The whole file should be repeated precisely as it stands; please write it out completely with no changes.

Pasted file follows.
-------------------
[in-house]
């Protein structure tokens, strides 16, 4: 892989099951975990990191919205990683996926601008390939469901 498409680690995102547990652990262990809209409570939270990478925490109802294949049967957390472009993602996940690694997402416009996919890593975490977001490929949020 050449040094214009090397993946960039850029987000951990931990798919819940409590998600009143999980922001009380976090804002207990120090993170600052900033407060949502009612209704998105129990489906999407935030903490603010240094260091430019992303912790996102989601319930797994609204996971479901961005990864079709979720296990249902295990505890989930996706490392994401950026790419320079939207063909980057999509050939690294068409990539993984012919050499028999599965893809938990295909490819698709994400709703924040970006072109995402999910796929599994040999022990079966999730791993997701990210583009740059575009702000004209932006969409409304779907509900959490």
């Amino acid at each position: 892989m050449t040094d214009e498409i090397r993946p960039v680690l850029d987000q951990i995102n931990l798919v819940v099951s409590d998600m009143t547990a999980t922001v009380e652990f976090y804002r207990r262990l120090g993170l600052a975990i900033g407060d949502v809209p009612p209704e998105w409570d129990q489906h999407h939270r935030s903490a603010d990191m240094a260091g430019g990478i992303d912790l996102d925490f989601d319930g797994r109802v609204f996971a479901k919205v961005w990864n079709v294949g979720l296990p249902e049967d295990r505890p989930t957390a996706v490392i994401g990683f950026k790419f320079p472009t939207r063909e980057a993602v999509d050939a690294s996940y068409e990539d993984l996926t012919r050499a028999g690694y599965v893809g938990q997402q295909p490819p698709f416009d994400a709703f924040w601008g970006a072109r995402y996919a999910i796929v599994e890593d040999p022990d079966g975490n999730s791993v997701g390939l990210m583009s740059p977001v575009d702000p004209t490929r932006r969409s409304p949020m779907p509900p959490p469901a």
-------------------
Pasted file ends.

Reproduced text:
[in-house]
């Protein structure tokens, strides 16, 4: 892989099951975990990191919205990683996926601008390939469901 498409680690995102547990652990262990809209409570939270990478925490109802294949049967957390472009993602996940690694997402416009996919890593975490977001490929949020 050449040094214009090397993946960039850029987000951990931990798919819940409590998600009143999980922001009380976090804002207990120090993170600052900033407060949502009612209704998105129990489906999407935030903490603010240094260091430019992303912790996102989601319930797994609204996971479901961005990864079709979720296990249902295990505890989930996706490392994401950026790419320079939207063909980057999509050939690294068409990539993984012919050499028999599965893809938990295909490819698709994400709703924040970006072109995402999910796929599994040999022990079966999730791993997701990210583009740059575009702000004209932006969409409304779907509900959490």
């Amino acid at each position: 892989m050449t040094d214009e498409i090397r993946p960039v680690l850029d987000q951990i995102n931990l798919v819940v099951s409590d998600m009143t547990a999980t922001v009380e652990f976090y804002r207990r262990l120090g993170l600052a975990i900033g407060d949502v809209p009612p209704e998105w409570d129990q489906h999407h939270r935030s903490a603010d990191m240094a260091g430019g990478i992303d912790l996102d925490f989601d319930g797994r109802v609204f996971a479901k919205v961005w990864n079709v294949g979720l296990p249902e049967d295990r505890p989930t957390a996706v490392i994401g990683f950026k790419f320079p472009t939207r063909e980057a993602v999509d050939a690294s996940y068409e990539d993984l996926t012919r050499a028999g690694y599965v893809g938990q997402q295909p490819p698709f416009d994400a709703f924040w601008g970006a072109r995402y996919a999910i796929v599994e890593d040999p022990d079966g975490n999730s791993v997701g390939l990210m583009s740059p977001v575009d702000p004209t490929r932006r969409s409304p949020m779907p509900p959490p469901a």